Reports slam Cyberfile award
- By Elana Varon
- Sep 15, 1996
The Internal Revenue Service admitted last week that it mishandled development of its Cyberfile system agreeing with a General Accounting Office report that said the agency had not properly managed the $22 million project.
Meanwhile the Commerce Department's inspector general in a separate report released the same day echoed charges made by GAO that the National Technical Information Service had improperly awarded Digicon Inc. Bethesda Md. a contract that was used to build Cyberfile a computer system for filing tax returns on-line.
Among its findings the Commerce IG reported that the contracting officer overseeing the Digicon contract allowed it to be used as a "pass-through" to large businesses in violation of federal procurement regulations. The report did not name the subcontractors and noted that planned increases to three subtasks assigned to them had been put on hold.
Robert Davis the Cyberfile program manager with Digicon said the company had not been interviewed by the Commerce IG during its investigation. If auditors had asked Davis said Digicon would have told them that the company had been directed to give work to Intuit Inc. a vendor of tax preparation software and to the integrator BTG Inc. based upon an assessment by NTIS that these firms were needed to do the work.
"We are familiar with procurement regulations and at no time would act to short circuit or circumvent any regulations " Davis said adding that vendors NTIS and IRS officials "acted in good faith."Davis said the distribution of work on the contract shifted as the project grew from a prototype to a "limited" production system. "Work was begun last summer and the size of the project grew and the complexity of the project grew " he said. "Some of the technical requirements were handled by some of the directed subs which caused a shift in the labor distribution."
He added that "steps were made by all parties not to circumvent rules" that require an 8(a) contractor to perform at least half of the work under a contract.
The IG charged that the "procurement abuses" it uncovered "have been exacerbated by the collapse of management oversight and quality control in the procurement process " which the report attributed to Commerce's recent efforts to streamline its procurement operations. Senior managers didn't properly monitor staff performance the report said relying instead on legal reviews that contracting officers never obtained.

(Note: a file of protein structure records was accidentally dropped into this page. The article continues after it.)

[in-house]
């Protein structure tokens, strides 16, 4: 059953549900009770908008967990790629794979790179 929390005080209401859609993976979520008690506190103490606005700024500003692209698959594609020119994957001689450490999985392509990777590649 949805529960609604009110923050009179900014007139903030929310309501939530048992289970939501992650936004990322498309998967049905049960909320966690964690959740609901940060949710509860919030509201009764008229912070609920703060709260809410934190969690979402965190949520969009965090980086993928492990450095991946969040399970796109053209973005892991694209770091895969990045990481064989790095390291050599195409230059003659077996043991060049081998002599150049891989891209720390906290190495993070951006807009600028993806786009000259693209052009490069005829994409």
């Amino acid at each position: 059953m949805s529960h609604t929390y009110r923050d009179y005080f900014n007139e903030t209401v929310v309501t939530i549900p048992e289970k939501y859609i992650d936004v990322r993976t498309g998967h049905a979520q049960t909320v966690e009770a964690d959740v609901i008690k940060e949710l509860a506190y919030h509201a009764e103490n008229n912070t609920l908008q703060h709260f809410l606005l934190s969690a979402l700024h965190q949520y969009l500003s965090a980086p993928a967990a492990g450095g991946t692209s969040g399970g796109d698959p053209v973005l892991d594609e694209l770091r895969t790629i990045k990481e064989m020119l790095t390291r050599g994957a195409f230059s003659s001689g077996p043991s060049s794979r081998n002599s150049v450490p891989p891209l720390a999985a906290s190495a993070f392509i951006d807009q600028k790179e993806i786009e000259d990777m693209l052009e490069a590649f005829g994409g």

In the spring of 1995 the IRS signed an interagency agreement with NTIS to field Cyberfile which was intended to let taxpayers file returns using a modem or the Internet. A year ago NTIS hired Digicon to do the work under a sole-source 8(a) contract that GAO and the Commerce IG charge was improper.
In May the IRS suspended the project which was late and over budget.
Appearing before the Senate Governmental Affairs Committee last week IRS deputy commissioner Michael Dolan said the IRS should have treated its arrangement with NTIS "as more of a contract. One of the things we clearly did not do that correctly is go after the interagency agreement...the way we would an arm's-length contract."
GAO in the final version of its report on Cyberfile released last week said the project failed in part because the IRS did not adequately plan the project or monitor NTIS' progress.
Dolan told the committee that the IRS had selected NTIS to do the work because NTIS had done a good job providing tax forms to the public over the Internet. "In retrospect I will tell you that [Cyberfile] was substantially different " Dolan said in response to a GAO charge that the IRS had not adequately analyzed NTIS' capabilities to field a more complex system.
The Commerce IG report focused on NTIS procurement practices for Cyberfile and another unrelated system. It reported that two contracts the $4.3 million Cyberfile contract held by Digicon and a separate contract held by Pragmatics Inc. "disregarded a number of procurement-related statutes and regulations resulting in waste and abuse of government resources."
The contracts were administered initially by Commerce's Office of Acquisition Management (OAM) though both were transferred last November to the National Institute of Standards and Technology. The IG report criticized actions by OAM not NIST.
Concerning Cyberfile the IG concluded "there are clear indications" that Commerce allowed Digicon to begin work on Cyberfile before the tasks were authorized.
NTIS did not prepare an independent estimate of how much Cyberfile would cost which may have prevented the agency from learning that it was too big to award without competition the report said. Concluding as GAO did the IG report alleged that NTIS and Commerce improperly expanded the Digicon contract so that it exceeded the legal sole-source threshold of $3 million.
NTIS officials declined to comment on any details in the report.
The IG report noted that Commerce officials "acknowledged the problems and concerns that we have highlighted " which the officials attributed to a lack of understanding of the 8(a) contracting process by the procurement officials involved "inadequate record management" and insufficient communications between OAM and NIST.
But the report said initial actions planned to remedy the problems "do not address our specific recommendations to hold the responsible procurement officials accountable."
The report recommends among other remedies that "disciplinary action" be taken against contracting officers who "knowingly violated their responsibilities and laws and regulation.